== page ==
• The robotic dogs can be equipped with sensors that allow them to operate autonomously without human intervention. They can be outfitted with drones that can launch and return to their backs while in motion, allowing the drones and dogs to perform missions as an integrated team.
  • Rugged terrain? Water? Not a problem. These robotic dogs can move across natural terrain, including sand, rocks, hills, rubble, and human-built environments, like stairs. They can operate fully submerged in water and, like living dogs, can swim.
  • An early use case adopted by the military involves equipping our robotic dogs with wireless network-connected cameras and deploying them to patrol military bases. Robotic dogs we provided to the Air Force at Tyndall Air Force Base in the Florida panhandle are doing just that. Our robotic dogs patrol the flight line and base perimeter at Tyndall, feeding video data in real-time to base personnel who can safely track activity 24/7/365 and support the safety of base operations. They can perform the same task for commercial users, indoors or outdoors. For example, they can patrol the perimeters of large warehouses or outdoor fence lines.
  • They can also support hazmat efforts, inspect mines and high-voltage equipment, and detect explosive devices including improvised explosive devices (IEDs): all while keeping people out of harm’s way.
  • Another interesting use case involves equipping robotic dogs with Long Range Acoustic Devices (LRADs). LRADs are sound cannons that produce noise at high decibels and varying frequencies. We have discussed with the Navy the possibility of outfitting our robotic dogs with sound cannons to warn off wild boars and feral dog packs that have impeded operating crews working on telecommunications infrastructure located in remote areas of one of its bases.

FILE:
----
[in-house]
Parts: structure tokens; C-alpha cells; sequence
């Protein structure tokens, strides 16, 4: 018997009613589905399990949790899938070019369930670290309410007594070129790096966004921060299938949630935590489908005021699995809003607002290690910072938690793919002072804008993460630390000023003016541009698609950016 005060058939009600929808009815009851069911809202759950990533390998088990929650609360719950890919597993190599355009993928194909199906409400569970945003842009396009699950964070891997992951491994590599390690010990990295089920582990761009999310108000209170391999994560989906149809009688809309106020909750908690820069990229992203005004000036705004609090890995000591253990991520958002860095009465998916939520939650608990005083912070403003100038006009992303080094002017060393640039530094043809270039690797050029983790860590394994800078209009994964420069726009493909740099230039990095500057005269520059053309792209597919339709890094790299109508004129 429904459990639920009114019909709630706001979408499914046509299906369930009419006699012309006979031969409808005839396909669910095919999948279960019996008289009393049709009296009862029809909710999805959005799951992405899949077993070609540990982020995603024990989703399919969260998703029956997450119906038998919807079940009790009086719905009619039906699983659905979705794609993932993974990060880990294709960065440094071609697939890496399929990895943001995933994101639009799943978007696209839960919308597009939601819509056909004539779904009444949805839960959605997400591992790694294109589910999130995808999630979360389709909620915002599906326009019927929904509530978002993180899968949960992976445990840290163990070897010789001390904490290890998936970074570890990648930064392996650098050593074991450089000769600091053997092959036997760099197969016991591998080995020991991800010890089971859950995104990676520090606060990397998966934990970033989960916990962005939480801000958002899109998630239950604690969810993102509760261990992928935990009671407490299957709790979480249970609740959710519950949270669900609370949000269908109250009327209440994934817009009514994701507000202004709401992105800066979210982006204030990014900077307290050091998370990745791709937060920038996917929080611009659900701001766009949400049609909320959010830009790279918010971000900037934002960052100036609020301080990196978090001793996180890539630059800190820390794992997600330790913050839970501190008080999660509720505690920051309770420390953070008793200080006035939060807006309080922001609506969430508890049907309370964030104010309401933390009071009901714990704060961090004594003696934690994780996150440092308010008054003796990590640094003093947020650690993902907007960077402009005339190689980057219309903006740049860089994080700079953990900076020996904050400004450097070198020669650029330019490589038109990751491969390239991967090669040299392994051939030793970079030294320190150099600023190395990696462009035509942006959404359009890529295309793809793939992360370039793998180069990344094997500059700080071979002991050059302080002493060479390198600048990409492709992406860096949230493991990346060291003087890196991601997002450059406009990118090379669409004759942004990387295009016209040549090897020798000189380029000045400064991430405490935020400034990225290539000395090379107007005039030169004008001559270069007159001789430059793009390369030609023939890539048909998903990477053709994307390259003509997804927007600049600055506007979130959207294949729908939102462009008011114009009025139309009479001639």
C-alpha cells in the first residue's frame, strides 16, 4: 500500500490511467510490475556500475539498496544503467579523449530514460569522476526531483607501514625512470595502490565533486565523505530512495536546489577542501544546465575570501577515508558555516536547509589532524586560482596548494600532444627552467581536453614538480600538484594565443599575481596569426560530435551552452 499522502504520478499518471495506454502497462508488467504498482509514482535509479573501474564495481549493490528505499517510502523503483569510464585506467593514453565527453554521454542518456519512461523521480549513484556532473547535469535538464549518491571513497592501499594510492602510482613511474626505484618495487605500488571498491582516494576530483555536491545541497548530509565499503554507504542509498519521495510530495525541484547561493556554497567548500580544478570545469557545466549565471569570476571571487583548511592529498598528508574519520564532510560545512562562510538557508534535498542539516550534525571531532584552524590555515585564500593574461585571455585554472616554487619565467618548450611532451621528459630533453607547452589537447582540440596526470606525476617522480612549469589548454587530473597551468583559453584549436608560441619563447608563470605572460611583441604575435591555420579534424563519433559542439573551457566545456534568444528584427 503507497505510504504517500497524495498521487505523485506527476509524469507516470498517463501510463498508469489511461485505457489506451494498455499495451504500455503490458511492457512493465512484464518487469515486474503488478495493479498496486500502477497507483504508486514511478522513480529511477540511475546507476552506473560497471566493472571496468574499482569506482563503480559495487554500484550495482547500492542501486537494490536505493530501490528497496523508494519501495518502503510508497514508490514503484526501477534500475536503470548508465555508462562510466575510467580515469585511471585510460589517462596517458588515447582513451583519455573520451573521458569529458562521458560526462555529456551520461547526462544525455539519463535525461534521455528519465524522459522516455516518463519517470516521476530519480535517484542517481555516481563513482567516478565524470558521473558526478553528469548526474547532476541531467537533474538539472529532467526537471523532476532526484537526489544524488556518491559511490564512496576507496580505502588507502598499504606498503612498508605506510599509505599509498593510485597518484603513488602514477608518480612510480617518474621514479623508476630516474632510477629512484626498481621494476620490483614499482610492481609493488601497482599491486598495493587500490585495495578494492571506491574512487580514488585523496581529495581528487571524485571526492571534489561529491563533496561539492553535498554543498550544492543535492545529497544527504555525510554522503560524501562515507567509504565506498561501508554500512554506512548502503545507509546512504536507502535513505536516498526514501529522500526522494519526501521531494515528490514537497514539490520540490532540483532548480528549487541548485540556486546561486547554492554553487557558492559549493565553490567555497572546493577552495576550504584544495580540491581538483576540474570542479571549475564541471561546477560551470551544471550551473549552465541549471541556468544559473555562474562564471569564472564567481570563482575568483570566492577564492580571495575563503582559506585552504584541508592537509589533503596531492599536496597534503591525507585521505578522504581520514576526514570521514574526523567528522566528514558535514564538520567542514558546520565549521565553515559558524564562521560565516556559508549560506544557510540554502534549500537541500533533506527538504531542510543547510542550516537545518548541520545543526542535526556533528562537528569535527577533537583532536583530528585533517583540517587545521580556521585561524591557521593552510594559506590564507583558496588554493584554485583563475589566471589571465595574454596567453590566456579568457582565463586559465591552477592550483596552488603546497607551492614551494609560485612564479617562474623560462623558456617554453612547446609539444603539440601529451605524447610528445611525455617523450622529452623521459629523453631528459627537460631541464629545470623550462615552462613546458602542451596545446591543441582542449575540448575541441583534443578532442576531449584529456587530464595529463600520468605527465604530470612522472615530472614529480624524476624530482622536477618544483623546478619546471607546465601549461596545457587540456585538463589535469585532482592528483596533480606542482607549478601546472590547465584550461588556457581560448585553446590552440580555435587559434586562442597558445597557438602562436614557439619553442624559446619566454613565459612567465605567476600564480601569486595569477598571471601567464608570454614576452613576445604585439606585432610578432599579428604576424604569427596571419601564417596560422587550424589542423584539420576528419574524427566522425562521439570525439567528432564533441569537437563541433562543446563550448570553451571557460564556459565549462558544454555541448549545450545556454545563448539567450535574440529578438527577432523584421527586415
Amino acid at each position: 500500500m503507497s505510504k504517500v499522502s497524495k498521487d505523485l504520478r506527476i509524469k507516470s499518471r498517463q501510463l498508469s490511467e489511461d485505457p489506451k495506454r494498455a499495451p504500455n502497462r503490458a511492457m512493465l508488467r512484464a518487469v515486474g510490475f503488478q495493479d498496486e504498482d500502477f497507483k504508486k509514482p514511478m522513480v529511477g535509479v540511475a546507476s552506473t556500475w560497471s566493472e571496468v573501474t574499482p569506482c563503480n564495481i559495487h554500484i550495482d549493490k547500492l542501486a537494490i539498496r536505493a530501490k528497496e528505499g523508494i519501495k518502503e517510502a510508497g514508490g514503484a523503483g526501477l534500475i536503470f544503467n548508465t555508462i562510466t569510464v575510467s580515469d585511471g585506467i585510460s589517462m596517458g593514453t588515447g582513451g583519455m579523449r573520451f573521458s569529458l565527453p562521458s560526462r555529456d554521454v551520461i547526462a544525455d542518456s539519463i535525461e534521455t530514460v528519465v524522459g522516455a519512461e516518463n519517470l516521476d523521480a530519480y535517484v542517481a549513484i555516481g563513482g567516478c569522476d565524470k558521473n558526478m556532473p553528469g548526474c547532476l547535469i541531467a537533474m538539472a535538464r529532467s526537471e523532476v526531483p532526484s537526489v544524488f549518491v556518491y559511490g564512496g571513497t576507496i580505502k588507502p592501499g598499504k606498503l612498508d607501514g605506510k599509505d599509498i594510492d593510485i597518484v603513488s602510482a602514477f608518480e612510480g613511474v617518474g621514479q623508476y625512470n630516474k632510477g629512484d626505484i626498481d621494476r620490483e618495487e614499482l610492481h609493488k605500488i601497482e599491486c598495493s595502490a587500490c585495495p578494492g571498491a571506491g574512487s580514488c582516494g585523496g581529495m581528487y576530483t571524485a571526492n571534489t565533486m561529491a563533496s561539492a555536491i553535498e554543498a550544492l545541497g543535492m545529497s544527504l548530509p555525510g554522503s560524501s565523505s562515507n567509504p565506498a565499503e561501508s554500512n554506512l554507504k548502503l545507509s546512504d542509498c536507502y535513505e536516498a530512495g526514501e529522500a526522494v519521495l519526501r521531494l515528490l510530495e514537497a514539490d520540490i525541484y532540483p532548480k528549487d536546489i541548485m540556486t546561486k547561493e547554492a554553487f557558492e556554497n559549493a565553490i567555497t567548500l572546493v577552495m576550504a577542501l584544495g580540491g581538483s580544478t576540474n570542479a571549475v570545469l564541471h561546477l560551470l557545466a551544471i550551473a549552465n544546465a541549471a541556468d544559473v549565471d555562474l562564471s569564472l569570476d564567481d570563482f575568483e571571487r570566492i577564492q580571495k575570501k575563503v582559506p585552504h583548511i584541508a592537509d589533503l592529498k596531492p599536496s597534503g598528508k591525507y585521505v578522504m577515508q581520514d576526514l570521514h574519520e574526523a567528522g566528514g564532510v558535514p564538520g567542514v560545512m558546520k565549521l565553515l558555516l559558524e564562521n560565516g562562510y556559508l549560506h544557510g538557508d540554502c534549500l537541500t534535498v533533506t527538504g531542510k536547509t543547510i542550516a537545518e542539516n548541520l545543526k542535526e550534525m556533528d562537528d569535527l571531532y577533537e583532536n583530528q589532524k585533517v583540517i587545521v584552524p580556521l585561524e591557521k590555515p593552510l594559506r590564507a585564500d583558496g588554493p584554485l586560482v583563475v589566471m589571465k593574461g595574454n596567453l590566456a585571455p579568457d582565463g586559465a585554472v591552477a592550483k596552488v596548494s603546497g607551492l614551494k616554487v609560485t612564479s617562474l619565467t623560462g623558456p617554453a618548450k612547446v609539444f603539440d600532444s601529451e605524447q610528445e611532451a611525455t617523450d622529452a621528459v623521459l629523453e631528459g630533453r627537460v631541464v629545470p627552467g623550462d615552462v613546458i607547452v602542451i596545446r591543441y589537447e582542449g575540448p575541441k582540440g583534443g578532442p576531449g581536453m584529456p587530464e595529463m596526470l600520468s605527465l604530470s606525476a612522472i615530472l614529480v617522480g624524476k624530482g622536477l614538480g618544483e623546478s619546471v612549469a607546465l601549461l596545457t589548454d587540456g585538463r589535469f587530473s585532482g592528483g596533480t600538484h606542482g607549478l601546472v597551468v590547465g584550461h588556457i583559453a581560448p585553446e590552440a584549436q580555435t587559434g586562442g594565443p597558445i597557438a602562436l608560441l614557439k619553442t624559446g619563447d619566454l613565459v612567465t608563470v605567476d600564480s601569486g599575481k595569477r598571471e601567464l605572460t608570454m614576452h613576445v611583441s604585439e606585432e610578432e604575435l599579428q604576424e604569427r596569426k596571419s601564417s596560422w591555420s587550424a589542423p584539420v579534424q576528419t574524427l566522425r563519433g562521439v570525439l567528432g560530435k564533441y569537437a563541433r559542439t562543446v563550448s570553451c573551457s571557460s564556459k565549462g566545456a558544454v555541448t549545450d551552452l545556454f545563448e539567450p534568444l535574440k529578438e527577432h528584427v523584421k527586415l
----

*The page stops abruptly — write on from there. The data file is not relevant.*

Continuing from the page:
Commercial applications for network-connected robotic dogs are proliferating. Utility companies, for example, are using robotic dogs equipped with video cameras to perform routine equipment inspections in substations. Human inspection requires operators to shut down the facilities during inspections; the robotic dogs eliminate the need to take this precaution. Allied Market Research projects a $13.4 billion global market for the particular use case of robotic dogs performing such inspections.

Our robotic dogs can also be equipped with technology that extends network connectivity into difficult-to-reach areas or mechanical arms that can grip and carry materials such as tools. Their use cases include Pick and Pack capabilities for warehouse operations to improve order fulfillment efficiency.

And this is just the beginning. We’ve said from the outset that the 5G journey of innovation and solution development would evolve to deliver new ways to conquer many challenges.

Now, we’ve let the dogs out.

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Lance Spencer is the Houston-based client executive vice president of defense at AT&T Public Sector.